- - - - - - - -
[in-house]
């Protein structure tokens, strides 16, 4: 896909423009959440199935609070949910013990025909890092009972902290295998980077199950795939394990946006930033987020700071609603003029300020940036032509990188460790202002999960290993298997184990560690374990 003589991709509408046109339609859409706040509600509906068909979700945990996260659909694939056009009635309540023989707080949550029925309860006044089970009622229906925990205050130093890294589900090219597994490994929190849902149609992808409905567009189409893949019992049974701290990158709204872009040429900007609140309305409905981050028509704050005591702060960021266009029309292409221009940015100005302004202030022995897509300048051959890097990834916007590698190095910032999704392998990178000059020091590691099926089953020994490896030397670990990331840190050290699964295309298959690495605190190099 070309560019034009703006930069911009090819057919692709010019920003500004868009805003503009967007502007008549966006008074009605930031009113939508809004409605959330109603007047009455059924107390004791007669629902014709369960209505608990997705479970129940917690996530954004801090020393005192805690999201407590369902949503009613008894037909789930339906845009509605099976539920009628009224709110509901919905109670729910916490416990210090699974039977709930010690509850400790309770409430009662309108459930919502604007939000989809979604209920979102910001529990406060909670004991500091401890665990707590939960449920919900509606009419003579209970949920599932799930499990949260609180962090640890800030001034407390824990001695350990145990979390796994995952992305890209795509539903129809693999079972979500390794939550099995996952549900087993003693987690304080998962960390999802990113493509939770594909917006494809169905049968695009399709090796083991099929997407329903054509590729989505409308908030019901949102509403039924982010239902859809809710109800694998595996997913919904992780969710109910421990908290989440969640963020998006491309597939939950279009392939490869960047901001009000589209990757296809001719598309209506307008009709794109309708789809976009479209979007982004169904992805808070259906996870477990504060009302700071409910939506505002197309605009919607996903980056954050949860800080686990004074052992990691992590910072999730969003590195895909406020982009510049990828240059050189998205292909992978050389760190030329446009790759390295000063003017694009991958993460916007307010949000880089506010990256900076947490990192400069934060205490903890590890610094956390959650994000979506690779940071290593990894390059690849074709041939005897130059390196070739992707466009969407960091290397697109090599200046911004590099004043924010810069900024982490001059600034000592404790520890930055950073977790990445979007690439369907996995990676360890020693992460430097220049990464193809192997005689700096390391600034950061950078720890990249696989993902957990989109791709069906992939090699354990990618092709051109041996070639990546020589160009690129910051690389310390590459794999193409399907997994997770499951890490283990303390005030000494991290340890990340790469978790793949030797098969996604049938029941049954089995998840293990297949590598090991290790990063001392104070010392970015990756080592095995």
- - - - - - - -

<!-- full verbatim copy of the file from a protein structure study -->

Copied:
[in-house]
């Protein structure tokens, strides 16, 4: 896909423009959440199935609070949910013990025909890092009972902290295998980077199950795939394990946006930033987020700071609603003029300020940036032509990188460790202002999960290993298997184990560690374990 003589991709509408046109339609859409706040509600509906068909979700945990996260659909694939056009009635309540023989707080949550029925309860006044089970009622229906925990205050130093890294589900090219597994490994929190849902149609992808409905567009189409893949019992049974701290990158709204872009040429900007609140309305409905981050028509704050005591702060960021266009029309292409221009940015100005302004202030022995897509300048051959890097990834916007590698190095910032999704392998990178000059020091590691099926089953020994490896030397670990990331840190050290699964295309298959690495605190190099 070309560019034009703006930069911009090819057919692709010019920003500004868009805003503009967007502007008549966006008074009605930031009113939508809004409605959330109603007047009455059924107390004791007669629902014709369960209505608990997705479970129940917690996530954004801090020393005192805690999201407590369902949503009613008894037909789930339906845009509605099976539920009628009224709110509901919905109670729910916490416990210090699974039977709930010690509850400790309770409430009662309108459930919502604007939000989809979604209920979102910001529990406060909670004991500091401890665990707590939960449920919900509606009419003579209970949920599932799930499990949260609180962090640890800030001034407390824990001695350990145990979390796994995952992305890209795509539903129809693999079972979500390794939550099995996952549900087993003693987690304080998962960390999802990113493509939770594909917006494809169905049968695009399709090796083991099929997407329903054509590729989505409308908030019901949102509403039924982010239902859809809710109800694998595996997913919904992780969710109910421990908290989440969640963020998006491309597939939950279009392939490869960047901001009000589209990757296809001719598309209506307008009709794109309708789809976009479209979007982004169904992805808070259906996870477990504060009302700071409910939506505002197309605009919607996903980056954050949860800080686990004074052992990691992590910072999730969003590195895909406020982009510049990828240059050189998205292909992978050389760190030329446009790759390295000063003017694009991958993460916007307010949000880089506010990256900076947490990192400069934060205490903890590890610094956390959650994000979506690779940071290593990894390059690849074709041939005897130059390196070739992707466009969407960091290397697109090599200046911004590099004043924010810069900024982490001059600034000592404790520890930055950073977790990445979007690439369907996995990676360890020693992460430097220049990464193809192997005689700096390391600034950061950078720890990249696989993902957990989109791709069906992939090699354990990618092709051109041996070639990546020589160009690129910051690389310390590459794999193409399907997994997770499951890490283990303390005030000494991290340890990340790469978790793949030797098969996604049938029941049954089995998840293990297949590598090991290790990063001392104070010392970015990756080592095995």